When I was about ten years old, I found a library book about creating habitats for salamanders, frogs, toads, turtles and crickets. I pored over that book, resolving to find everything necessary to assemble a creature-friendly container that I could keep in my room. Right next to my bed.
Growing up on a farm, I had access to a murky pond and pond-like critters. Salamanders probably slithered all over the property, but I couldn’t find any for my project. I didn’t bother with a box turtle, as we’d tried to rescue one before and set it free within days because it grew lethargic and refused to eat. I loved toads and frogs, but couldn’t find any of those, either. Come to think of it, I must have discovered the book between seasons—I’ll bet it was too early in spring or too late in fall for amphibians.
That left crickets.
After convincing my brother to drag an old fish tank from storage to my room, I found a small saucer for water; dug up moss, leaves and hunks of grass; and started catching crickets.
I may not have been able to locate salamanders or toads, but I caught plenty of crickets. A dozen or more shiny black insects thunked against the glass as they hurled themselves around the tank in a frenzy. But soon they settled into leafy nooks and crannies from which they chirped.
I liked what I created, and the crickets seemed to like it, too. It was fun. It was creative. It was good.
My parents took a gamble. They allowed me to experiment, assuming I’d sustain interest in crickets for about two or three weeks and then tire of the late-night serenades. Mom surely imagined them escaping from the net cover and burrowing into her sweater drawer to nibble woolen threads. But she let me do it anyway.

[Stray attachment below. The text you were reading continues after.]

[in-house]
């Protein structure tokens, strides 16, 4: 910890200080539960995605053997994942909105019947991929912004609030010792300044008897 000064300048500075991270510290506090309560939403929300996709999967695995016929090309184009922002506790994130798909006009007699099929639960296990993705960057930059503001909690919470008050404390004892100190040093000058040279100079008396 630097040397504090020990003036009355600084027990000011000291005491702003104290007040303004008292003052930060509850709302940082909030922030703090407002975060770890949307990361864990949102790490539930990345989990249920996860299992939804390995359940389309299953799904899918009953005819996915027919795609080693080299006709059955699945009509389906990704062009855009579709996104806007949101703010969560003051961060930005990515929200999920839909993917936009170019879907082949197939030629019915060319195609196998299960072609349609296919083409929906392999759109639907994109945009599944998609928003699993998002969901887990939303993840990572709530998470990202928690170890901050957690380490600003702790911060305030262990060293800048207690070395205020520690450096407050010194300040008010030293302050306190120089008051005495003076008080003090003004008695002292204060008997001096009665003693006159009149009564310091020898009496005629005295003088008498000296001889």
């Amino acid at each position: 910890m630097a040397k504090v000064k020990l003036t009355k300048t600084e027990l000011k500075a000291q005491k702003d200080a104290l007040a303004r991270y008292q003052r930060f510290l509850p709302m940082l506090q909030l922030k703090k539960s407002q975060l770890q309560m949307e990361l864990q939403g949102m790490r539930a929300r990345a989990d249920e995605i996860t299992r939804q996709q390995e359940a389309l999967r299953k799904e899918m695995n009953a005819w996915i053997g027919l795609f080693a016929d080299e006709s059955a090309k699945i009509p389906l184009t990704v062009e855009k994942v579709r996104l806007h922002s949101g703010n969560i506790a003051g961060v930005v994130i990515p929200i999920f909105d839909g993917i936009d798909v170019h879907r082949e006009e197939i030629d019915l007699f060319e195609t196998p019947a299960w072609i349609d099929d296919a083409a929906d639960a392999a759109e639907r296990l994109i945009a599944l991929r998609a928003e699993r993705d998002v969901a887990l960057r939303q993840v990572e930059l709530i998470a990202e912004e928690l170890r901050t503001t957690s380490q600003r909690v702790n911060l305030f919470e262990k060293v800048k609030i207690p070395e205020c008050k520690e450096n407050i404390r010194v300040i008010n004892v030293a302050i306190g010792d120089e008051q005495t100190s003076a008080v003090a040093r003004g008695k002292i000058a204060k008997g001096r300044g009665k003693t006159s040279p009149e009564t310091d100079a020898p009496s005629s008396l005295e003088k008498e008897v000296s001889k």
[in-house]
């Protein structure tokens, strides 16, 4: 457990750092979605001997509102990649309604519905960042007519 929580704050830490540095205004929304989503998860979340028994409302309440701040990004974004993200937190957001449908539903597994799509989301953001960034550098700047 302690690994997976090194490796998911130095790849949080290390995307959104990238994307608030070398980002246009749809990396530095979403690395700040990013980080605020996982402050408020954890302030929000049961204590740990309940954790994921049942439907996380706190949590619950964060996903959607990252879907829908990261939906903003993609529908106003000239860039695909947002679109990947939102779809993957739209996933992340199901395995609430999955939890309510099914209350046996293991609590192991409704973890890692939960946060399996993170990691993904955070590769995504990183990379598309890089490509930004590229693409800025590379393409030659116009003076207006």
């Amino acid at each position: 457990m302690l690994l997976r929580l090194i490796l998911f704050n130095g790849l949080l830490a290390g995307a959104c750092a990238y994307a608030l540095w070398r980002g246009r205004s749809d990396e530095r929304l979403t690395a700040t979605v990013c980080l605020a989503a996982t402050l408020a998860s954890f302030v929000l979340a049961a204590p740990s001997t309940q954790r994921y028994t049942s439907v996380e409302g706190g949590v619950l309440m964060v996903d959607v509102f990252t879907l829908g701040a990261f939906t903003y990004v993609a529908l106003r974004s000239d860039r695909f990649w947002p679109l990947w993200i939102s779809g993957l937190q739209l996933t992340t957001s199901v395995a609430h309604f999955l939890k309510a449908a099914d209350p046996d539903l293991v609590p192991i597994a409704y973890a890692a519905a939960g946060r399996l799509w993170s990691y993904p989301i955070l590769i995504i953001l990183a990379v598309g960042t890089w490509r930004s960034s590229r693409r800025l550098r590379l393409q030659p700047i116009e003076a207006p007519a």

I did tire of the crickets, but before releasing them, I learned how they produce sound. I took pride in creating and sustaining a world in which they could thrive. And I’m happy to report that as far as I know, none escaped during their sojourn in my room.
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Dr. Stuart Brown, author of Play: How it Shapes the Brain, Opens the Imagination, and Invigorates the Soul, and founder of the National Institute for Play, suggests we take our “play history.”
Find that joy from the past and you are halfway to learning how to create it again in your present life. It also can be a guide to free-flowing empowerment by identifying natural talents that may be dormant or that may have been bypassed. — Dr. Stuart Brown, Play (206)
Dr. Brown suggests thinking back to what you did as a child that really got you excited and brought joy. After you recall the comic books you read, or the Lincoln Logs you played with, or the cricket habitats you constructed, “identify what you could do in your current life that might let you re-create that playful feeling” (207).
I don’t intend to create another cricket habitat any time soon, but I see how something inside of me loved to learn by reading about and trying new things, and I often sought to connect with, study, and admire nature.
That’s a good place to start: spending time in nature, and reading.
Take your play history by asking at least these basic questions:
What got you excited as a child and brought you joy?
And how can you re-create that playful feeling in your life today?
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- The Energizing Work of the Playful Writer (podcast)
- The Play Project: Dolphin Joy
- English Teaching Resources: Incidentally, That Play-Doh Could Prevent a Homicide (Tweetspeak Poetry)
- English Teaching Resources: Incidentally, That Lego Could Earn You Six Figures (Tweetspeak Poetry)
Source: Brown, Stuart L., and Christopher C. Vaughan. Play: How It Shapes the Brain, Opens the Imagination, and Invigorates the Soul. New York: Avery, 2009. Print. [library]